Altered Th17/Th1 and Th17/Treg Balance in SLE Patients but Not in pAPS Patients
The relation between Th17 cells to Th1 or regulatory T cells was determined in patients and controls by calculating the Th17/Th1 and Th17/Treg ratios. Th17/Th1 cell ratio was significantly lower in pAPS than in SLE patients (p = 0.015), although similar compared to HC (Figure 3A). We also noticed significant differences in the Th17/Th1 cells ratio in patients with obstetric and thrombotic pAPS compared to SLE (p = 0.021 and p = 0.046, respectively). In addition, HC had a lower Th17/Th1 cell ratio than SLE patients (p = 0.033) (Figure 3A).
Figure 3. Ratios of circulating Th17/Th1 (A) and Th17/Treg (B) cells in patients with primary antiphospholipid syndrome (pAPS, n = 36) and systemic lupus erythematosus (SLE, n = 11) and healthy controls (HC, n = 21). Th17 were considered as T CD4+ cells IL-17+ IFN-γ−) whereas the Th1 cells were IL-17− IFN-γ+). Treg cells were defined as CD4+ CD25hi CD127−/low CD27+ CD62L+ CD45RO+ FoxP3+. Data of pAPS patients were also analyzed according to the two pAPS variants: obstetric (n = 17) and thrombotic (n = 19) variants. The level of significant differences between groups are indicated only when p value was < 0.05 by Mann-Whitney U-test. Data are expressed as the median and interquartilic range. HC, healthy controls; pAPS, primary antiphospholipid syndrome; SLE, systemic lupus erythematosus.
Similarly, Th17/Treg cell ratio was significantly increased in SLE patients compared to HC and pAPS patients (p = 0.005 and p = 0.002, respectively) (Figure 3B), particularly with obstetric pAPS patients (p = 0.004) (Figure 3B). Again, these differences were not found in the pAPS patients compared to HC.
We also measured the expression of specific Th transcription factors (Figure 4). SLE patients had lower FoxP3 mRNA expression levels compared to HC and pAPS (p = 0.007 and p = 0.008, respectively). In agreement with cell ratios described above, those patients with obstetric pAPS had higher FoxP3 mRNA expression levels than SLE patients (p = 0.004) (Figure 4). On the other hand, RORγt mRNA levels were significant reduced in SLE patients compared to HC (p = 0.018) but not with pAPS. Besides, pAPS patients, especially obstetric patients, had also significant reduced RORγt mRNA expression levels compared to HC (p = 0.006).
Figure 4. mRNA expression of transcription factors for Th differentiation. Relative fold change expression of mRNA quantified by real time quantitative PCR of T-bet, GATA-3, FoxP3, and RORγt in patients (15 pAPS patients: 8 obstetric and 7 arterial thrombosis; 10 SLE patients) and healthy controls (n: 10) is displayed. pAPS were subdivided into the main two variants: obstetric and thrombotic. Level of significance is only shown when p value was < 0.05 by Student-t test between groups for each gene. Data are expressed as the mean value. HC, healthy controls; pAPS, primary antiphospholipid syndrome; SLE, systemic lupus erythematosus.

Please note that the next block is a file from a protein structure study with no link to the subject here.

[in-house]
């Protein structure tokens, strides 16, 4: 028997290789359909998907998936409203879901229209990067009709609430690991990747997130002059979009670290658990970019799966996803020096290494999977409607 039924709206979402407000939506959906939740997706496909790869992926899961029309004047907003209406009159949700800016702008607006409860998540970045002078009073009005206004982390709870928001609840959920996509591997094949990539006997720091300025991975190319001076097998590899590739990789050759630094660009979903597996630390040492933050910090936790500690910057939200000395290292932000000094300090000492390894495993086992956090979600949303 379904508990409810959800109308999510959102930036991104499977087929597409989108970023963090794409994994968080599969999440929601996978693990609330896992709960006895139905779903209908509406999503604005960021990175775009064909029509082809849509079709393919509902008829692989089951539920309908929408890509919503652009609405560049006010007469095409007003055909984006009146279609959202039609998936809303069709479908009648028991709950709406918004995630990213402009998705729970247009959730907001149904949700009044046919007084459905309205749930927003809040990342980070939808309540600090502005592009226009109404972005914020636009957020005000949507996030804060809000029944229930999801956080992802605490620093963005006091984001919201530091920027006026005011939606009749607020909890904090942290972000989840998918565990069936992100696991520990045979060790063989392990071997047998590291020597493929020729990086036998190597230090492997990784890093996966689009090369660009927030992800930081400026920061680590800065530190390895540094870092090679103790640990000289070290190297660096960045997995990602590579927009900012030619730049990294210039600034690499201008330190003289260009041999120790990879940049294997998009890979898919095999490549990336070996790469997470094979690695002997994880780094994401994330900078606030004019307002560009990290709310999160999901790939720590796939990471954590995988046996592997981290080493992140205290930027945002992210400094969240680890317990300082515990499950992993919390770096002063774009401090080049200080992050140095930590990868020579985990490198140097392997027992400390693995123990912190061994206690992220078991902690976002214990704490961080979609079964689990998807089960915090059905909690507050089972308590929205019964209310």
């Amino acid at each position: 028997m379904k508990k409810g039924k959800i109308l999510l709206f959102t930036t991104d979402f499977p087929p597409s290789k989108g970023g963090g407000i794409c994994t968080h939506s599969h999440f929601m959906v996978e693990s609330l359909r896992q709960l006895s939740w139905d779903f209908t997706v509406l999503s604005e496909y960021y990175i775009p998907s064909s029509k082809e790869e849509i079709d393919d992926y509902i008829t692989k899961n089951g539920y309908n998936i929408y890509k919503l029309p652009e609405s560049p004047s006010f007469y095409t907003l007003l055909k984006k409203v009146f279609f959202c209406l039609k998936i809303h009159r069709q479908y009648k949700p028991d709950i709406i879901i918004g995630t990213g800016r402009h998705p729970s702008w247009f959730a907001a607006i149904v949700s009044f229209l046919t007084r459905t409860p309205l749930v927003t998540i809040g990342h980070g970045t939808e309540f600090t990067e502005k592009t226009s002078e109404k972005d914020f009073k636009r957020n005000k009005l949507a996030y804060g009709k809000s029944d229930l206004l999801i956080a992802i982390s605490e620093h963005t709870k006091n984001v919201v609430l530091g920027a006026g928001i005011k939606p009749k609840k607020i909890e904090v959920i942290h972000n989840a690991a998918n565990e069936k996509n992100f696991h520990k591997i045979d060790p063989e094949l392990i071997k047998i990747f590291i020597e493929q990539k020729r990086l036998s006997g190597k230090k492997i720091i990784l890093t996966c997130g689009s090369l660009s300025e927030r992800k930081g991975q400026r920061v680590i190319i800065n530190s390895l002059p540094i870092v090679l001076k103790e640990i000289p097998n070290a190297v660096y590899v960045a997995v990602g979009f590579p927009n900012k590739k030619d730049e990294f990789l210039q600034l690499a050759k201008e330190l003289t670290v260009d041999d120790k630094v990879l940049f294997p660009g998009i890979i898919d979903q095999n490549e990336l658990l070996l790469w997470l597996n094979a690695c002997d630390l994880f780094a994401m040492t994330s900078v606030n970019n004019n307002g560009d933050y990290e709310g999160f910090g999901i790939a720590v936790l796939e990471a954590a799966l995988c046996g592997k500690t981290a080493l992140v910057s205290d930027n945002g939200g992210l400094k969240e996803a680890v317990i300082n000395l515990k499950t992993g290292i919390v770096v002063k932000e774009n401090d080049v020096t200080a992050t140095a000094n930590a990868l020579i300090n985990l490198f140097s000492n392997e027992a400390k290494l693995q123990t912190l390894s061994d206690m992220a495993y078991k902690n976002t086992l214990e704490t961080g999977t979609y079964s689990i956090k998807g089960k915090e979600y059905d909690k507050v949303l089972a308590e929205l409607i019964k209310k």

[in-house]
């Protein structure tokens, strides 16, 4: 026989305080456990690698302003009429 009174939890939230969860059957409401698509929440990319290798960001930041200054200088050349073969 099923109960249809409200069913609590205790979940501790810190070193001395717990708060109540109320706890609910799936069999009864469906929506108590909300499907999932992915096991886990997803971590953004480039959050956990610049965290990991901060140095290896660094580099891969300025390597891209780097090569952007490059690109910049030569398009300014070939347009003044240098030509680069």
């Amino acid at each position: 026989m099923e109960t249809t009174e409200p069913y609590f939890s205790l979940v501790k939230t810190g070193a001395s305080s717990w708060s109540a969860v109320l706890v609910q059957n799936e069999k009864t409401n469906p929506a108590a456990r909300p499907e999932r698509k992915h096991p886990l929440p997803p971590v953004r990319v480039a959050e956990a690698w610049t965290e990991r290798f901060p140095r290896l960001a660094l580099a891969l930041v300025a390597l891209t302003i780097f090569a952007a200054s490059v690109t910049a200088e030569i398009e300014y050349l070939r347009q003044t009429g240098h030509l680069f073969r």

Patients With APS Have Higher Serum Concentration of Immunosuppresive Molecules Than Healthy Controls
IL-6 plays a major role in the differentiation to Th17 cells. Possibly, an excess of IL-6 could tip the balance toward the induction of Th17 cells. As shown in Figure 5, pAPS and SLE patients had higher IL-6 levels than HC (p = 0.048 and p = 0.036, respectively) but no differences were found between APS and SLE. Besides, both obstetric and thrombotic APS displayed similar IL-6 levels and not different from SLE (Figure 5). No differences in other soluble inflammatory cytokine levels such as IL-2, IL-4, TNF-α, INF-γ, and IL-17 were observed among three groups (Supplementary Figure 2).
Figure 5. Serum cytokines levels in patients with primary antiphospholipid syndrome (pAPS, n = 37) and systemic lupus erythematosus (SLE, n = 11) and healthy controls (HC, n = 21). Serum IL-6 and IL-10 levels were assessed by CBA whereas serum levels of IL-35 were measured by ELISA. The level of significant differences between groups are indicated only when p value was < 0.05 by Mann-Whitney U-test. Data are expressed as the median and interquartile range. HC, healthy controls; pAPS, primary antiphospholipid syndrome; SLE, systemic lupus erythematosus.
One of the Treg-mediated suppression mechanisms is the production of immunosuppressive cytokines, such as IL-10 and IL-35. Circulating serum levels of IL10 were significantly higher in patients with pAPS than HC (p = 0.002). These differences were markedly increased in those patients with thrombosis (p = 0.001) (Figure 5). Likewise, IL-35 serum levels were also significantly increased in pAPS compared HC (p = 0.045) (Figure 5). Importantly, patients with SLE did not show any significant difference in these immunosuppressive molecules, although showed a trend to have lower serum levels (Figure 5).